In the egg industry, there is an emerging consensus among poultry scientists, activists and a growing percentage of consumers that forced molting by way of feed withdrawal needs to be phased out. Nobody denies that such a regimen results in hens laying larger, stronger-shelled eggs, but the obvious impact of a s starvation "diet" is far from humane.

Research funded by the trade group United Egg Producers is underway at several universities, with the goal of figuring out a way to achieve a similar "action-reaction" pattern without having to withhold feed.

Similarly, industry experts are seeking ways to obviate the need to trim hens' beaks as a deterrent to the often violent pecking that occurs in the close quarters of an egg house. Again, this is something that will have to be eliminated -- not "managed."

The FMI-NCCR guidelines call for "beak trimming only when necessary and only when carried out by trained personnel monitored regularly for quality control."

That's about as do-able as the assurances from the Federal Aviation Administration that "passenger safety will be assured by maintaining rigorous training of all airport security personnel at key checkpoints."

Let's hope some poultry scientist somewhere figures out how to breed beakless chickens sometime soon, because that's the only way to solve the beak-trimming problem.

The other criterion at issue for both egg and pork producers involves space: How much and in what configuration is acceptable enough to be labeled "humane." For egg producers, a phased-in timetable is already in place to gradually increase per-bird space to anywhere from 67 to 76 square inches depending on the size of the breed.

There will always be pressure on egg producers (few of whom are getting rich doing difficult, demanding work, I should point out) to provide more space, more freedom, more ventilation -- more of everything. But if producers stick to these guidelines, eventually only the most rabid, fanatical critics of the industry will keep squawking.

In pork, the space issue arises in breeding facilities. Sows are actually more comfortable in a relatively confined space during gestation and nursing. I said "relatively." As the guidelines suggest, that doesn't mean they should be squashed up against the bars of their stalls, nor be unable to stand up and turn around.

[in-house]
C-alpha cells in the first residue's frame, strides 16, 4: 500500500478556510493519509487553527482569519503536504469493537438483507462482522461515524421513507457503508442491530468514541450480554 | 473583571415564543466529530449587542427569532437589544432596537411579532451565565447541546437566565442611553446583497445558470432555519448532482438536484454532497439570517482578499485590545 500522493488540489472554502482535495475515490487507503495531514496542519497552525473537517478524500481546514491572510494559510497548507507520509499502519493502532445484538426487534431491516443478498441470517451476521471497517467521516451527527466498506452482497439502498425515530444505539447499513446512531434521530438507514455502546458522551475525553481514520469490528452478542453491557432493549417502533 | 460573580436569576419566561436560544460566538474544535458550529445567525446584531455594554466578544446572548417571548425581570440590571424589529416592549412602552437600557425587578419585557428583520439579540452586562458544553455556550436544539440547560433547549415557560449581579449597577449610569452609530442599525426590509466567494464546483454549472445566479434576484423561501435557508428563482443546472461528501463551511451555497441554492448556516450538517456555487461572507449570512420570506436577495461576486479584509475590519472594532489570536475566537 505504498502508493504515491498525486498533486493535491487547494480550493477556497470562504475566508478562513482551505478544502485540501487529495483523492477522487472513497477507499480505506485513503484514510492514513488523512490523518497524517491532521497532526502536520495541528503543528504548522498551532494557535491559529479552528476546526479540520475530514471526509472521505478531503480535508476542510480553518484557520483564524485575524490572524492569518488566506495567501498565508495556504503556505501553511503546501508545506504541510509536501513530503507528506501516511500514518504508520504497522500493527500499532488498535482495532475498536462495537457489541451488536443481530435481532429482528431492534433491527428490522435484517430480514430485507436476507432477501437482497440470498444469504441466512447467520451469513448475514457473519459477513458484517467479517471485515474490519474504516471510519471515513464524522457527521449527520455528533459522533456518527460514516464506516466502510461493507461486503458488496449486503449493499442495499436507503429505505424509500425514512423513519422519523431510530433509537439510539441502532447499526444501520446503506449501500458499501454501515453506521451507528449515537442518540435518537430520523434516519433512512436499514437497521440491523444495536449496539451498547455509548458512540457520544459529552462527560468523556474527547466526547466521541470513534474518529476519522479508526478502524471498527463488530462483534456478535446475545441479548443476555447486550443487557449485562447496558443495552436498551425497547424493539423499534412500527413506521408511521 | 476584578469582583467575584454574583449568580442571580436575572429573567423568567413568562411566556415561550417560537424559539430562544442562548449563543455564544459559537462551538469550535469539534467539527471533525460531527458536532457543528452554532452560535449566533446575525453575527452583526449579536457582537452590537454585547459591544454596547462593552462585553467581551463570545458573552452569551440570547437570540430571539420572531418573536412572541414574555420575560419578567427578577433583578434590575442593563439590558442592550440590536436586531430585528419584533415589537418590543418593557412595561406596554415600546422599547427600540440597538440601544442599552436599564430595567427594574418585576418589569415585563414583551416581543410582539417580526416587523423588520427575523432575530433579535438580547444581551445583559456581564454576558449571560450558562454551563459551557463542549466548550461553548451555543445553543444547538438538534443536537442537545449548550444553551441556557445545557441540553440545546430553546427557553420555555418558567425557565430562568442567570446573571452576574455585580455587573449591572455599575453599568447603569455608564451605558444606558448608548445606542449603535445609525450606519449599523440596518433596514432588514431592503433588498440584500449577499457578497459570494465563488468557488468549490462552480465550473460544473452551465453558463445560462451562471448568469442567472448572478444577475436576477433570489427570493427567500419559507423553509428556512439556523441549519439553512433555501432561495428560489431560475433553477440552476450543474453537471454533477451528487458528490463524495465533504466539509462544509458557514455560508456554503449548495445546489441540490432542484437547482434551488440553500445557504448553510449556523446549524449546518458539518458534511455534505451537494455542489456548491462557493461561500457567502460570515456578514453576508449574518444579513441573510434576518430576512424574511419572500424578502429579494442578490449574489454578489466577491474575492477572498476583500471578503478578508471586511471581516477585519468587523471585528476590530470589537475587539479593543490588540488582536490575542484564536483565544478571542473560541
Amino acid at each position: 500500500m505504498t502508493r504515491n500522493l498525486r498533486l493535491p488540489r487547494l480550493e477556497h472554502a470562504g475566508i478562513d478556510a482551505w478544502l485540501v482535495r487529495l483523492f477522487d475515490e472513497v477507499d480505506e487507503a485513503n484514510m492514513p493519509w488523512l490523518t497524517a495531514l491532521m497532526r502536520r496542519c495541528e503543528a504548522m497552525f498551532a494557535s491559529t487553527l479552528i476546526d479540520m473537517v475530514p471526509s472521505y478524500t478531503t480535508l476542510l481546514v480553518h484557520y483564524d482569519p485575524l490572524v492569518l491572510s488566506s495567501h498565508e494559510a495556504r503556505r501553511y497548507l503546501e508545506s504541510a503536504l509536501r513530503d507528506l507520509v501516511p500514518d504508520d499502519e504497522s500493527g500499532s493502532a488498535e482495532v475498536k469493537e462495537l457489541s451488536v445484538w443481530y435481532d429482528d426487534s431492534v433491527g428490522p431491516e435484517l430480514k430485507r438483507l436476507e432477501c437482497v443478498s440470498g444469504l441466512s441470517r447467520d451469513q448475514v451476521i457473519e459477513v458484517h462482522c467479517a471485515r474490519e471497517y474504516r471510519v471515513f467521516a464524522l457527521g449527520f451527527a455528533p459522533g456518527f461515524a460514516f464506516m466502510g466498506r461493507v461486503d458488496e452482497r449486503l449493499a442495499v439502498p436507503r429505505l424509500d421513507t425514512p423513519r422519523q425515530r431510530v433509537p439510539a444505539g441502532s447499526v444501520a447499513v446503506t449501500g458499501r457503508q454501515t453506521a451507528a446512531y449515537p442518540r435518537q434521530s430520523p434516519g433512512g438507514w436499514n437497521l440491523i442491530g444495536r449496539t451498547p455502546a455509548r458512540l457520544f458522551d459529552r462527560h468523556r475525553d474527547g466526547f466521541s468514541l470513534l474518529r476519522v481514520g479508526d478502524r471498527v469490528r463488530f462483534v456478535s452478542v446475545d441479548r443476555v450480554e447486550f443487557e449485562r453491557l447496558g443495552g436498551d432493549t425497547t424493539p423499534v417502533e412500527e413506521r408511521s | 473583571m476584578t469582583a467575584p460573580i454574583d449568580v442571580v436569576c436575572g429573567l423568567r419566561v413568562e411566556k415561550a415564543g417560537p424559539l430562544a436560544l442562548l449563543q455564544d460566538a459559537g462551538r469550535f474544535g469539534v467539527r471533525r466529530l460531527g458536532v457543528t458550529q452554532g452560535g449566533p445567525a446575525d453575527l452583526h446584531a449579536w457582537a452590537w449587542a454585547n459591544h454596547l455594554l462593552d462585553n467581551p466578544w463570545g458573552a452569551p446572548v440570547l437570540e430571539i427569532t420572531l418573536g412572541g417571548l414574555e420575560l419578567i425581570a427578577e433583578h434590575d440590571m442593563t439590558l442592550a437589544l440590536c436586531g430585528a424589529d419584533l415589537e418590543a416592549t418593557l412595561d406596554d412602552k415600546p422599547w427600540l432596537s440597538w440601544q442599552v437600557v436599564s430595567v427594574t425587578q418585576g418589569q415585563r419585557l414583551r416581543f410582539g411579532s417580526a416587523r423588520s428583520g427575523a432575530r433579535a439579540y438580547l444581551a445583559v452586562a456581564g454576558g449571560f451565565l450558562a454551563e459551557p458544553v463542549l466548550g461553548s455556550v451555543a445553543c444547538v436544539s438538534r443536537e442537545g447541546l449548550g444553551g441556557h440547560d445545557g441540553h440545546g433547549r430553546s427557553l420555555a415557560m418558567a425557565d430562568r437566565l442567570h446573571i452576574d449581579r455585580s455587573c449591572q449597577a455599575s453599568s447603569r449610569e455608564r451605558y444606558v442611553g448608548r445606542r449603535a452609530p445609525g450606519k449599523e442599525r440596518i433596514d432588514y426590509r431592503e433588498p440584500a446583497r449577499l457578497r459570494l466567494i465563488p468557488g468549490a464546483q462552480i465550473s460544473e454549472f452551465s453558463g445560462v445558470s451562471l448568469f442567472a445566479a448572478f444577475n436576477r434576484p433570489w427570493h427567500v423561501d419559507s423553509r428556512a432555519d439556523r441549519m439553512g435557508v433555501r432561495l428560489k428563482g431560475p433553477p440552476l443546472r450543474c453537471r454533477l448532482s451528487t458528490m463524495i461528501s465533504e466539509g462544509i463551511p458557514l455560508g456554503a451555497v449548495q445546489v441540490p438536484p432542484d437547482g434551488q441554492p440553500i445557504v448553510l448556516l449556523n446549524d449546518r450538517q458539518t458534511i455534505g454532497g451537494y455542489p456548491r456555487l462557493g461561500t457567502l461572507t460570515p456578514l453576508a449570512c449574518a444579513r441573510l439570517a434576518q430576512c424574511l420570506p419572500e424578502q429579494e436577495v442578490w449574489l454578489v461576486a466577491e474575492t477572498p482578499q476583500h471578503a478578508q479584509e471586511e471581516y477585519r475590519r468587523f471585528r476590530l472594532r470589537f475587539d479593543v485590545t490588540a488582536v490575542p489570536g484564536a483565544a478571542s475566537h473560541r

Of course, industry critics love to paint the entire concept of confinement itself as cruel and unusual punishment, conveniently forgetting that> even so-called "pasture pigs" who are raised outdoors are provided snug little huts in which the sows spend most of their time prior to delivering their> litters. To the more radical activists, keeping an animal in confinement period is universally characterized as inhumane.

In fact, I have to give the activist community credit for an extremely clever strategic initiative: They have managed to position the debate over animal welfare in the context of how the average household pet is typically treated. When the debate over what's appropriate for animals is framed in terms of the "lifestyle" enjoyed by Fluffy and Fido, meat or egg> producers start looking like Nazis by comparison.

The real comparison, however, is between the living conditions of a farm animal and those of a wild animal. If activists really want animals to enjoy a "natural" lifestyle, they need to accept that in any herd or flock, thousands will die a cruel, painful death from starvation, disease or predators every single year.

Probably the most graphic example of such a scenario occurred in the>

1970s and 1980s, with the wild horses in Oregon , Nevada and a couple other Western states. Few images are more romantic than a herd of horses "running free," whether it's on a cheap drug-store poster or whether it consumes a couple hours of soft-focus footage in some Robert Redford-directed homage to a lifestyle that increasingly only people in his tax bracket can afford to enjoy.